Party bringing a lawsuit must be prepared to produce discovery responses in a timely fashion.

Allstar Elecs., Inc. v DeLuca, 188 AD3d 1121 [2d Dept 2020] is a good reminder that, even in the context of a legal malpractice case, the party bringing the lawsuit must be prepared to produce all discovery responses to the other side in a timely fashion or risk the complaint being dismissed. The court held:

“The nature and degree of the penalty to be imposed pursuant to CPLR 3126 against a party who refuses to comply with court-ordered discovery is a matter within the discretion of the court” (Smookler v. Dicerbo, 166 A.D.3d 838, 839, 88 N.Y.S.3d 235; seePastore v. Utilimaster Corp., 165 A.D.3d 685, 686, 84 N.Y.S.3d 547; Quinones v. Long Is. Jewish Med. Ctr., 90 A.D.3d 632, 933 N.Y.S.2d 907). The striking of a pleading may be appropriate where there is a clear showing that the failure to comply with discovery demands or court-ordered discovery was the result of willful and contumacious conduct (seeOzeri v. Ozeri, 135 A.D.3d 838, 839, 23 N.Y.S.3d 363; McArthur v. New York City Hous. Auth., 48 A.D.3d 431, 851 N.Y.S.2d 271). “The willful and contumacious character of a party’s conduct can be inferred from the party’s repeated failure to respond to demands or to comply with discovery orders, and the absence of any reasonable excuse for these failures” (Tos v. Jackson Hgts. Care Ctr., LLC, 91 A.D.3d 943, 943–944, 937 N.Y.S.2d 629; seeSmookler v. Dicerbo, 166 A.D.3d at 839, 88 N.Y.S.3d 235; Commisso v. Orshan, 85 A.D.3d 845, 925 N.Y.S.2d 612).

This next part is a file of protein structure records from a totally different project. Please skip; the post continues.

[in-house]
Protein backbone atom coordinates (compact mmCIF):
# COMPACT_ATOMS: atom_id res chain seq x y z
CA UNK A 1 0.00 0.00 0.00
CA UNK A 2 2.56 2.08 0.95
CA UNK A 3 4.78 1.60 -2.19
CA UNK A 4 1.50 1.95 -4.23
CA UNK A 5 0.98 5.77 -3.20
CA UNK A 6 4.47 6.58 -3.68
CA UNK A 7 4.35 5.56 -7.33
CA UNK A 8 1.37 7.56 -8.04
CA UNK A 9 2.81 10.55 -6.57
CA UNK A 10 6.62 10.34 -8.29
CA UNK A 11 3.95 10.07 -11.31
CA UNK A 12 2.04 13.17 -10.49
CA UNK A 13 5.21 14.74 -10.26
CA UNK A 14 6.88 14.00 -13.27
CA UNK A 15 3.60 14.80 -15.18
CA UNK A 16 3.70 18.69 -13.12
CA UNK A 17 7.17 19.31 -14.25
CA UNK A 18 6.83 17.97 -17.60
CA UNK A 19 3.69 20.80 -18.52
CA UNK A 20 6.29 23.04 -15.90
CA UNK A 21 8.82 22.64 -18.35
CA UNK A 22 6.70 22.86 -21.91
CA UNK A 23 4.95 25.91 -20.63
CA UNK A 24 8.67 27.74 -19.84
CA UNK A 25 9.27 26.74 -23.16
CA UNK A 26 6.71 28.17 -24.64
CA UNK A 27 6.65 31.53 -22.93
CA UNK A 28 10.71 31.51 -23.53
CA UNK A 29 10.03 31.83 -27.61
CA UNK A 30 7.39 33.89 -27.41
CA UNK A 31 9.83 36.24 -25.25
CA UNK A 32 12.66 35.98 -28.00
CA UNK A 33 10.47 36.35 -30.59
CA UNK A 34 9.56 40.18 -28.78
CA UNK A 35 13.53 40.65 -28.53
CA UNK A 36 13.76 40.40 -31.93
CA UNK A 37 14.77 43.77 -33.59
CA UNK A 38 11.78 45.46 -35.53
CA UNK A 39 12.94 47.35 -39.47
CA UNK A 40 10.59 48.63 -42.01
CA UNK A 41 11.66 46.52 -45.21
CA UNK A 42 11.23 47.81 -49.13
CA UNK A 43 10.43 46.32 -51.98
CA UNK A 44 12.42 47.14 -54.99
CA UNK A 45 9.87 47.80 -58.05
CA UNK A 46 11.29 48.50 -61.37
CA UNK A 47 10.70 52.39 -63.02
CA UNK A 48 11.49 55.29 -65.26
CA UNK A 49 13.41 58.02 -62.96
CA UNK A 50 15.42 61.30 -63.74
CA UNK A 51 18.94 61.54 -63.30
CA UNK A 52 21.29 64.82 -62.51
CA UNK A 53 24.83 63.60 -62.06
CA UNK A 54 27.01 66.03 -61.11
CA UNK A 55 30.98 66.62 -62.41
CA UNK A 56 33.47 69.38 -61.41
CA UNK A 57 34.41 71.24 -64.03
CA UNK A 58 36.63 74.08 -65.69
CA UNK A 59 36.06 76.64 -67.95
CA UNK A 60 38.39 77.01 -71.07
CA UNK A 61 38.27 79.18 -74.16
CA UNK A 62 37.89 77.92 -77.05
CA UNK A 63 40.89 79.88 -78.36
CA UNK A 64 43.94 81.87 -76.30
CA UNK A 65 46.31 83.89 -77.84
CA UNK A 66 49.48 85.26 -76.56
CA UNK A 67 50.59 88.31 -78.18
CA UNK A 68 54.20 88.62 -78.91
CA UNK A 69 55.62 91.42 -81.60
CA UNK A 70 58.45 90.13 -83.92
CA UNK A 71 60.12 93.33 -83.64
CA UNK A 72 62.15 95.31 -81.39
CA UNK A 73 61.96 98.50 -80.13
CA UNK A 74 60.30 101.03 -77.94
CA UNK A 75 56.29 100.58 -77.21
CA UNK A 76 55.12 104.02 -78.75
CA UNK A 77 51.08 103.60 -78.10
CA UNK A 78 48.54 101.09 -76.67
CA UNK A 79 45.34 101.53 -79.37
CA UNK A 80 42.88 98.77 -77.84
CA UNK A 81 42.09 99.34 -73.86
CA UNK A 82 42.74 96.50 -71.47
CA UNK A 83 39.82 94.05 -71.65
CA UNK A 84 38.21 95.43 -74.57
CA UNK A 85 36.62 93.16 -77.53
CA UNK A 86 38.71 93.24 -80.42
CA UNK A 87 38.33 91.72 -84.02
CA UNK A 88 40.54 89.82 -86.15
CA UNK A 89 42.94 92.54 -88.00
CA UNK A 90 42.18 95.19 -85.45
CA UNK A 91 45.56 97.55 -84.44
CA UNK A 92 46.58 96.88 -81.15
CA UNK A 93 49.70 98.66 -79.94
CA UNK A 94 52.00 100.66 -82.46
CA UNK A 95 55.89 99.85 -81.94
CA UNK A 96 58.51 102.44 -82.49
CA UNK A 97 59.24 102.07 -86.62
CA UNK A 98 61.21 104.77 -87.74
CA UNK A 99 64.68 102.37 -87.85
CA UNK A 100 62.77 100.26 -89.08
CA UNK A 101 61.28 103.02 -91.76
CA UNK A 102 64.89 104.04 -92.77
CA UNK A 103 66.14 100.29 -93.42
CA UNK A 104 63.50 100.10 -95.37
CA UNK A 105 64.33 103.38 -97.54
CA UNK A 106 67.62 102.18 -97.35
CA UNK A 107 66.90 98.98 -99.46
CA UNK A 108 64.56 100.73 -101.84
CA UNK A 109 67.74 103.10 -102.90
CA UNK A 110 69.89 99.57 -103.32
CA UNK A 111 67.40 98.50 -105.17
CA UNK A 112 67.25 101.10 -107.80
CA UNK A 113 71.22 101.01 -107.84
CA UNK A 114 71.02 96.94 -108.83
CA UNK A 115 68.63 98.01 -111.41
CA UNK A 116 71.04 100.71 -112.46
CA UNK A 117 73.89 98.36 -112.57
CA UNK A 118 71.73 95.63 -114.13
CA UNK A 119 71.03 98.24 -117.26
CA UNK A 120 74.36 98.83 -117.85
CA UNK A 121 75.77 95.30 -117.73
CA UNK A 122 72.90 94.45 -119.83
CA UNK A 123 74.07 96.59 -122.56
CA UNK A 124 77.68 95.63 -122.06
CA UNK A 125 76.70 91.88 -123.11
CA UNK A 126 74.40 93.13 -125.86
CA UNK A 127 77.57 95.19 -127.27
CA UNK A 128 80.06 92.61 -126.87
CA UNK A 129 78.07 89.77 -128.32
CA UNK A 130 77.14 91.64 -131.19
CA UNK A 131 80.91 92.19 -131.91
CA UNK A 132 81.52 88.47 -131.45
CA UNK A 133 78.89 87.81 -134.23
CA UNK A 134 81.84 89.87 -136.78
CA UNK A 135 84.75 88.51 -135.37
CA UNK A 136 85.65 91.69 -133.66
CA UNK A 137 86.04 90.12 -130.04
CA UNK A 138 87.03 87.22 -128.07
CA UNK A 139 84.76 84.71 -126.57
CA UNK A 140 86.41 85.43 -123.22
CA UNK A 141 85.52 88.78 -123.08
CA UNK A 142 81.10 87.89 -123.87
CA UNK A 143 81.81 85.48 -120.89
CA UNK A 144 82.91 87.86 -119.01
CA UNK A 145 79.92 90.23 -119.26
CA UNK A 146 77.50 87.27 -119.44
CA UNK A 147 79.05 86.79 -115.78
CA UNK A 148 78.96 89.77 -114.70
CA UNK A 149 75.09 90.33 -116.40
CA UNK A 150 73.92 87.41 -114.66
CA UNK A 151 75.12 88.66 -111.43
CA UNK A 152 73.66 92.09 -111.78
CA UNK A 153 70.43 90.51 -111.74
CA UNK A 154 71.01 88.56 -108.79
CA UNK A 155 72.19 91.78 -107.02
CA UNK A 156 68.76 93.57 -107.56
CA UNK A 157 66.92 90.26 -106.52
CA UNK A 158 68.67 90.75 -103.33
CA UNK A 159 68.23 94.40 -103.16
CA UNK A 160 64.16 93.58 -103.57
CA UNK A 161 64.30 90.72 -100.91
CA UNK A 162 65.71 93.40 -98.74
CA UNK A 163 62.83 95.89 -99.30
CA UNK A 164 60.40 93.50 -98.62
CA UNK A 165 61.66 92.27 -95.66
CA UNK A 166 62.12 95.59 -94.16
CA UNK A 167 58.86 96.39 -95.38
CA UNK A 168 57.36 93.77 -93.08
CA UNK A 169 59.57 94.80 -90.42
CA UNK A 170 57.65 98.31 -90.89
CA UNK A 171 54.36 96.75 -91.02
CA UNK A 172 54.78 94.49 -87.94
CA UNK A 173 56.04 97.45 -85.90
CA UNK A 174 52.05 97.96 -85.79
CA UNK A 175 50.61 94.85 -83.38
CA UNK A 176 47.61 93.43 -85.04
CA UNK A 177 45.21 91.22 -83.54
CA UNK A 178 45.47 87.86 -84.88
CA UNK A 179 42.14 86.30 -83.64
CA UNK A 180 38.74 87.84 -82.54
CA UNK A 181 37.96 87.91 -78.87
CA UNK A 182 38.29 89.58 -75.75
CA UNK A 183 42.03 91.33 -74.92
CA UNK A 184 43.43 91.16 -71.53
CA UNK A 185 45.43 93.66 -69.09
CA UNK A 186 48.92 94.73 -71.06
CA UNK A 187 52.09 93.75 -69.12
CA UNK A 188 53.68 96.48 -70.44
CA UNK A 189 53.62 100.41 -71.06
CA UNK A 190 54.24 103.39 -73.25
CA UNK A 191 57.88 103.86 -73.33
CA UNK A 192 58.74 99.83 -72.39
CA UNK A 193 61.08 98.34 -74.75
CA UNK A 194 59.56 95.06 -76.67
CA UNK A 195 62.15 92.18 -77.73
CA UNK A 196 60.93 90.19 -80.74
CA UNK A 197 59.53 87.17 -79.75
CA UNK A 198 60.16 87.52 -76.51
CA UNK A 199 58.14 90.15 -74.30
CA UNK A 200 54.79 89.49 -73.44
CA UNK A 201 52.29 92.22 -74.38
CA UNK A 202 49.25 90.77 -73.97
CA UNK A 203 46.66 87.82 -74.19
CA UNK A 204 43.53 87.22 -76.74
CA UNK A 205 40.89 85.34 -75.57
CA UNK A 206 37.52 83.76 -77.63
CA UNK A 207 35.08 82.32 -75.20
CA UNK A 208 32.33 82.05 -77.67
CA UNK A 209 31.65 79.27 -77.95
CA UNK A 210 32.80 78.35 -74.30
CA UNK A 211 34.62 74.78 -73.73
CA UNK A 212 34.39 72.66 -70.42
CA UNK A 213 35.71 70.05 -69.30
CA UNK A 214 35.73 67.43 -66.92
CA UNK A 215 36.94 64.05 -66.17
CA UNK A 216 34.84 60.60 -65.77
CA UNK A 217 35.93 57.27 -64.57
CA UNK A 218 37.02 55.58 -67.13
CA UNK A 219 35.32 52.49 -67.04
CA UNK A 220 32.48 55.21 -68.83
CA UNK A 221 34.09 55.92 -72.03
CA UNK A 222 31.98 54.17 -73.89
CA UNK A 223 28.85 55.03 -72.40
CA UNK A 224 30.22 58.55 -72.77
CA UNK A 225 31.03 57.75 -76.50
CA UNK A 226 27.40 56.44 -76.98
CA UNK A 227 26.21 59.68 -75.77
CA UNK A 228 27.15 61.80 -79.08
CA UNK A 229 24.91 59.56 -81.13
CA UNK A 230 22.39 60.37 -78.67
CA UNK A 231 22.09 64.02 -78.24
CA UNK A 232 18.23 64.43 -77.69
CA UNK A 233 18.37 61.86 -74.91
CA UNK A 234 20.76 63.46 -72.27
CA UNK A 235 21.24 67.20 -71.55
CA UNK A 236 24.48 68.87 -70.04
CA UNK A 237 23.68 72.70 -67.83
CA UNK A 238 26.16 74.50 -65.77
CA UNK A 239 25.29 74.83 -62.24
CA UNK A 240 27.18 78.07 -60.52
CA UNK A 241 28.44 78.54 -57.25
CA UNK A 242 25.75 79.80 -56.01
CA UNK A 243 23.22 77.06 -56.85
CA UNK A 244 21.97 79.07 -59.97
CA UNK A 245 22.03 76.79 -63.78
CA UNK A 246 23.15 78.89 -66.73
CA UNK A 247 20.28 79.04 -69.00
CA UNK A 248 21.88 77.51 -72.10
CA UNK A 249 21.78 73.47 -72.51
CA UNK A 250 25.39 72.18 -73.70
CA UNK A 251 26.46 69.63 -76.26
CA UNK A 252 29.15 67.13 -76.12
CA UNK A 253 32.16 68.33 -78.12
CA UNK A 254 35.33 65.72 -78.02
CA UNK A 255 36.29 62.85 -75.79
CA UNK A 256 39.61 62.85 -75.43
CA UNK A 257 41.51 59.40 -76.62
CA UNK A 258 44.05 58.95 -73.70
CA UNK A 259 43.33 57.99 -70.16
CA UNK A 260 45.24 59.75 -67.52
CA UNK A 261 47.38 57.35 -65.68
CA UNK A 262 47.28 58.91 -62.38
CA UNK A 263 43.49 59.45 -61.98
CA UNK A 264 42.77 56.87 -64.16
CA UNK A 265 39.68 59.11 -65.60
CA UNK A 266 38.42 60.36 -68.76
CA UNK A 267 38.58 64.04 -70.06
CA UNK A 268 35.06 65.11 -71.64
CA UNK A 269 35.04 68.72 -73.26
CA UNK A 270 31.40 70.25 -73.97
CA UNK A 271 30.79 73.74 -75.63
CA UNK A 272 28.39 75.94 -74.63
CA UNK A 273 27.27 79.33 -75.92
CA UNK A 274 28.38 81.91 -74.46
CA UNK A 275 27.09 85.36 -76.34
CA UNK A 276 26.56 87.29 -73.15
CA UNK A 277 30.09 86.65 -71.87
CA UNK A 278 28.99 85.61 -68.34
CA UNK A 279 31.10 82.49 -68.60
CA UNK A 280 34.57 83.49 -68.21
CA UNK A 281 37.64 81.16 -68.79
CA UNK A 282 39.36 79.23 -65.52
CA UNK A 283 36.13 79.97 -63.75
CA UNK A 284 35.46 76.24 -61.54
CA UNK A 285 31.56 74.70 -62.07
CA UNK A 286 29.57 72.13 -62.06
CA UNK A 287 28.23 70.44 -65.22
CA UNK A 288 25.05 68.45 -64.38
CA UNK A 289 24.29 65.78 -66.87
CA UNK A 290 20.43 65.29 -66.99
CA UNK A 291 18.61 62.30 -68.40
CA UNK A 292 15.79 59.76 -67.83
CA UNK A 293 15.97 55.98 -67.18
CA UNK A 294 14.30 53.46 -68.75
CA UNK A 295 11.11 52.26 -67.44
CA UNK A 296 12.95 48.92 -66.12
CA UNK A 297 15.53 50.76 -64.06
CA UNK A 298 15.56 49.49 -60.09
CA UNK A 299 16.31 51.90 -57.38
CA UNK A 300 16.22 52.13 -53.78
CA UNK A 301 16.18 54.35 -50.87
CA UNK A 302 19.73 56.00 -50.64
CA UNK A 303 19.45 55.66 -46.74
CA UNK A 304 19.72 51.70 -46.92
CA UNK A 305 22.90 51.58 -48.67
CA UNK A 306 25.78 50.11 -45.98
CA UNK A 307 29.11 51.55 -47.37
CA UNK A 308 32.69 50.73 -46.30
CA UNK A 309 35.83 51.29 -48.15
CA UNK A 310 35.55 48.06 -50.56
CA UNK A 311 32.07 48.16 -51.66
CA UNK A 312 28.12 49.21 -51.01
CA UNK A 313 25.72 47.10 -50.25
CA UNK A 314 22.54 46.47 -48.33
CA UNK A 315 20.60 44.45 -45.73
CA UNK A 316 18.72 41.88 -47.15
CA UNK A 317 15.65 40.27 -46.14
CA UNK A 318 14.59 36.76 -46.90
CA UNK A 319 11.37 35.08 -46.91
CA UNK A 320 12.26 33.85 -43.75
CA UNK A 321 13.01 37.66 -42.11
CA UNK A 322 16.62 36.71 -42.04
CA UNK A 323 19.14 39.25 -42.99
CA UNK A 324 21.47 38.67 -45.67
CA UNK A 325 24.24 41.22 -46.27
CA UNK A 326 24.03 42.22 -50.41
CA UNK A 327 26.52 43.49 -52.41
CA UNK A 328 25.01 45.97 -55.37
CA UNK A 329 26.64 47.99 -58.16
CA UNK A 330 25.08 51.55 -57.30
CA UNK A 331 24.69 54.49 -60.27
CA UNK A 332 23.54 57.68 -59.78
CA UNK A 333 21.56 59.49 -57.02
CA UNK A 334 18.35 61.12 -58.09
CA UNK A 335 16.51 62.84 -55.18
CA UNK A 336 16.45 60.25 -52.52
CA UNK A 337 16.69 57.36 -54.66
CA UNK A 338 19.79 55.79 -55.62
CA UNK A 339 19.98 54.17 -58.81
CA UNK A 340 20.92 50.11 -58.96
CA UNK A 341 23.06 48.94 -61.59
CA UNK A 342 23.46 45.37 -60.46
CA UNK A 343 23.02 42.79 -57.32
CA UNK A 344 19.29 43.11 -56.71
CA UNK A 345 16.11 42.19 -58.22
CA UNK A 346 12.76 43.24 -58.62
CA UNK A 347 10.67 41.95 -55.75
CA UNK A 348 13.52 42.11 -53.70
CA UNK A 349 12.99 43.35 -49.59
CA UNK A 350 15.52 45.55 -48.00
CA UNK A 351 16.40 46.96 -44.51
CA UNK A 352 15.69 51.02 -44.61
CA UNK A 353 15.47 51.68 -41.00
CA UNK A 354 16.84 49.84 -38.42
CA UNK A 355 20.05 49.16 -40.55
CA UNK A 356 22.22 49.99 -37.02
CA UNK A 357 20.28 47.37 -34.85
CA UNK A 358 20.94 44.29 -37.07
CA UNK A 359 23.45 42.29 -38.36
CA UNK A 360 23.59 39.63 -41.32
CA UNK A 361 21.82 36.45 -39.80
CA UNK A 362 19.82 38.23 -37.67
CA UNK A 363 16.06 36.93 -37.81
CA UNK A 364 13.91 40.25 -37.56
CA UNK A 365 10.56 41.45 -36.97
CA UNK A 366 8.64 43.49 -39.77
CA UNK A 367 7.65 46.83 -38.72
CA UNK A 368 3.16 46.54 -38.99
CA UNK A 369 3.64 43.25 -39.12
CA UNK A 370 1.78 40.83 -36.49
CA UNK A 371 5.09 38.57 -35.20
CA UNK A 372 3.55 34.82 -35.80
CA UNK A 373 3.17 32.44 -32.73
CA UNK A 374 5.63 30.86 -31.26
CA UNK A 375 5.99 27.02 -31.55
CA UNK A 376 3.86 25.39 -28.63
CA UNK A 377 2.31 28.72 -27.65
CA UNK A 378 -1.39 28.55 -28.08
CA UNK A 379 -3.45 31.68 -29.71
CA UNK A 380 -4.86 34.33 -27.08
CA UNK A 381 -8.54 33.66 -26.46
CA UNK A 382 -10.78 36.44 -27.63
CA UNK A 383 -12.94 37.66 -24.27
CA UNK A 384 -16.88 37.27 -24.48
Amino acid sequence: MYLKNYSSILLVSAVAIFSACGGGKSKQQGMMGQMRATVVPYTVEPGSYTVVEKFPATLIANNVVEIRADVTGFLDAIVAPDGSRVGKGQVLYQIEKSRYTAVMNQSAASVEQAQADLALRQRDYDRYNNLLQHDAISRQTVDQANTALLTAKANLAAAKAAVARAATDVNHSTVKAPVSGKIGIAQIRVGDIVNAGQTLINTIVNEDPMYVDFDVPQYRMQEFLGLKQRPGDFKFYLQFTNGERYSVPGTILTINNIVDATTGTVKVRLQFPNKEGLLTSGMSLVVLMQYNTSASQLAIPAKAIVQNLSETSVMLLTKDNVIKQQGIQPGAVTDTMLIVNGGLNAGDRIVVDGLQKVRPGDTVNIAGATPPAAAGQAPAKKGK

Here, contrary to the plaintiff’s contention, the willful and contumacious character of its conduct could properly be inferred from its repeated failures, without an adequate excuse, to timely respond to discovery demands and to comply with the Supreme Court’s orders to provide outstanding discovery and set a date for the plaintiff’s deposition (seeMarino v. Armogan, 179 A.D.3d 664, 666, 113 N.Y.S.3d 613; Broccoli v. Kohl’s Dept. Stores, Inc., 171 A.D.3d 846, 847–848, 97 N.Y.S.3d 660; Smookler v. Dicerbo, 166 A.D.3d at 839–840, 88 N.Y.S.3d 235; Montemurro v. Memorial Sloan–Kettering Cancer Ctr., 94 A.D.3d 1066, 1066–1067, 942 N.Y.S.2d 623).

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